drank Jasmine Pearls by Teapigs
1247 tasting notes

I received this bag as a sample with my recent Teapigs order. It’s been a long time since I tried these – apparently my last order with them before this one was in 2012! How time flies. I’m not the greatest fan of jasmine tea, which is why I don’t really bother with it these days. It’s always good to challenge preconceptions, though, so I’m giving this another go anyway.

I actually don’t mind this one as much as I used to. It’s not too strong or too heavily floral, and there’s a pleasant sweetness from the green tea base. It’s perfumey, and it’s unmistakably jasmine, but it’s not horrible. I can drink it, even though it still wouldn’t be my first choice. This one wouldn’t be a re-purchase for me, but the occasional cup is fine.

Preparation
175 °F / 79 °C 2 min, 30 sec

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75

I started this morning in my favourite way – with a matcha latte! Grace & Green kindly sent me a sample of their Morning Organic Matcha to try, and as a matcha fan, I was very keen to give it a try!

See my full review here: http://sororiteasisters.com/2015/07/13/morning-organic-matcha-grace-green/

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100
drank SBT: Bubblegum by 52teas
1247 tasting notes

This is today’s iced tea. I first tried this one last year, I think, and I enjoyed it so much I picked up another bag pretty much straight off. It’s as good as I remember – I’m still surprised by how accurately this one reflects the flavour of bubblegum! I mean, it’s tea. It’s also sweet, mildly fruity, with that inimitable “bubblegum” flavour that’s difficult to describe accurately in any other way. In short, a delicious treat on a humid work day. I’ll definitely be repurchasing this one in future.

Preparation
Iced 8 min or more

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75
drank Tropical Dream by RiverTea
1247 tasting notes

Sadly, this didn’t work as well as a cold brew as I’d hoped. I used my usual ratio of 2 tbsp leaf to 2 litres of water, into the fridge for around 10 hours overnight. It was very woody and slightly medicinal in flavour (100% rooibos, basically), with hardly a hint of the tropical fruit flavours I’d hoped would show up well. Definitely one I’ll be finishing off hot!

Preparation
Iced 8 min or more

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70

Finally pulled out my box of Dr Who teas to try! I was looking for a fairly straightforward black tea last night, and the description on the tin fitted my mood perfectly. The eleventh doctor was probably my favourite – we graduated from the same University, after all, so I’m allowed to be biased.

Anyway, the tea. I used 1 tsp of leaf for my cup, and have it approximately 3 minutes in boiling water. I added a splash of milk. To taste, I’m picking up mostly a very smooth, sweet, malty assam. The coconut and vanilla emerge after a couple of sips, and add a delicious creaminess to an otherwise plain cup. The apple is a little more shy, but it does appear in flashes right at the end of the sip, and lingers just a little in the aftertaste. It’s not especially apple-y apple. It tastes more baked or caramelised; sweeter than I was expecting, and not as tart. A little like the apple in apple pie filling, perhaps. It’s a tasty cup, although I would have liked the flavouring to be a little stronger and more immediate. It feels like I have to search for them a little bit.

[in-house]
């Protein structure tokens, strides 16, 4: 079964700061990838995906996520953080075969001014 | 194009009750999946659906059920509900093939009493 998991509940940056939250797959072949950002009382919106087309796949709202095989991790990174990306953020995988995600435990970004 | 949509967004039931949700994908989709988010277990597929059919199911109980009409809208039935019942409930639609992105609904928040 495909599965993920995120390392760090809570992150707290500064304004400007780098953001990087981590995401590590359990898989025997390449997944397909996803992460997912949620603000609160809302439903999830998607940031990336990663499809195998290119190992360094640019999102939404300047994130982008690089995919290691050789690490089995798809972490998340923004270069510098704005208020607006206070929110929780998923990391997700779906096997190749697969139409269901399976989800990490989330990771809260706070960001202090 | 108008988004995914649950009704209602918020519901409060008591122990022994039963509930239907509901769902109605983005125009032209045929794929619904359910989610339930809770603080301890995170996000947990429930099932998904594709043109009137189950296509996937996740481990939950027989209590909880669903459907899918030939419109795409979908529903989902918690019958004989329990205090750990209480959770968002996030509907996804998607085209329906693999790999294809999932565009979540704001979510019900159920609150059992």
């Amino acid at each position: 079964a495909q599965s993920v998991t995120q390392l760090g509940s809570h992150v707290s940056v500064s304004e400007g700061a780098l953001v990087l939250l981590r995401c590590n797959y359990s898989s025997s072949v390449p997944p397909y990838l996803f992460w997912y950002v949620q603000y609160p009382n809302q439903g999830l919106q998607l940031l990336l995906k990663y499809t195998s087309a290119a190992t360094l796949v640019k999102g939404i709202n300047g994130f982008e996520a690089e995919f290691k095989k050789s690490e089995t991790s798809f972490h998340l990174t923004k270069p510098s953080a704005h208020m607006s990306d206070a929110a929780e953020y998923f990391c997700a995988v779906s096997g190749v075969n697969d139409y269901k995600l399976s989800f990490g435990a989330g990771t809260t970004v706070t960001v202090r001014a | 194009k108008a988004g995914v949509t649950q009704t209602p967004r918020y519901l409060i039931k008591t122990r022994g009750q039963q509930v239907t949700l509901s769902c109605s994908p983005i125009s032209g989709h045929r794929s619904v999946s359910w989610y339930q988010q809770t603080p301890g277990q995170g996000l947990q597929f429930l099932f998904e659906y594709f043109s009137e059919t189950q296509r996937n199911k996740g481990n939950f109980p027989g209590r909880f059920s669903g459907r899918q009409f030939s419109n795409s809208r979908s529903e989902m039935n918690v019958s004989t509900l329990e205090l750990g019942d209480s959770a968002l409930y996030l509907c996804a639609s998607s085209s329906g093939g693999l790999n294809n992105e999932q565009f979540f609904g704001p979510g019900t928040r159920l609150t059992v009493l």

As for the fandom aspect of this blend, I’m not entirely sold. Sweet, fruity? Hmm. I’m struggling a little. It’s a pleasant cup, though, and a sample I’ll have no trouble finishing off!

Preparation
Boiling 3 min, 0 sec 1 tsp

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Profile

Bio

Hi :) I’m Sarah, 27, and I live in Norfolk in the UK. My tea obsession began when a friend introduced me to Teapigs a good few years ago now. Since then, I’ve been insatiable. Steepster introduced me to a world of tea I never knew existed, and my goal is now to TRY ALL THE TEAS. Or most of them, anyway.

I still have a deep rooted (and probably life-long) preference for black tea. My all-time favourite is Assam, but Ceylon and Darjeeling also occupy a place in my heart. Flavoured black tea can be a beautiful thing, and I like a good chai latte in the winter.

I also drink a lot of rooibos/honeybush tea, particularly on an evening. Sometimes they’re the best dessert replacements, too. White teas are a staple in summer — their lightness and delicate nature is something I can always appreciate on a hot day.

I’m still warming up to green teas and oolongs. I don’t think they’ll ever be my favourites, with a few rare exceptions, but I don’t hate them anymore. My experience of these teas is still very much a work-in-progress. I’m also beginning to explore pu’erh, both ripened and raw. That’s ny latest challenge!

I’m still searching for the perfect fruit tea. One without hibiscus. That actually tastes of fruit.

In addition to Steepster, I also write for the SororiTea Sisters. My reviews there will typically be posted here also, although typically in a shorter format. Any teas I’m sent specifically for review will only appear in full on the SororiTea Sisters website, with only a short introduction and link to my review here.

You’ve probably had enough of me now, so I’m going to shut up. Needless to say, though, I really love tea. Long may the journey continue!

My rating system:

91-100: The Holy Grail. Flawless teas I will never forget.

81-90: Outstanding. Pretty much perfection, and happiness in a cup.

71-80: Amazing. A tea to savour, and one I’ll keep coming back to.

61-70: Very good. The majority of things are as they should be. A pleasing cup.

51-60: Good. Not outstanding, but has merit.

41-50: Average. It’s not horrible, but I’ve definitely had better. There’s probably still something about it I’m not keen on.

31-40: Almost enjoyable, but something about it is not for me.

11-30: Pretty bad. It probably makes me screw my face up when I take a sip, but it’s not completely undrinkable.

0-10: Ugh. No. Never again. To me, undrinkable.

Location

Norfolk, UK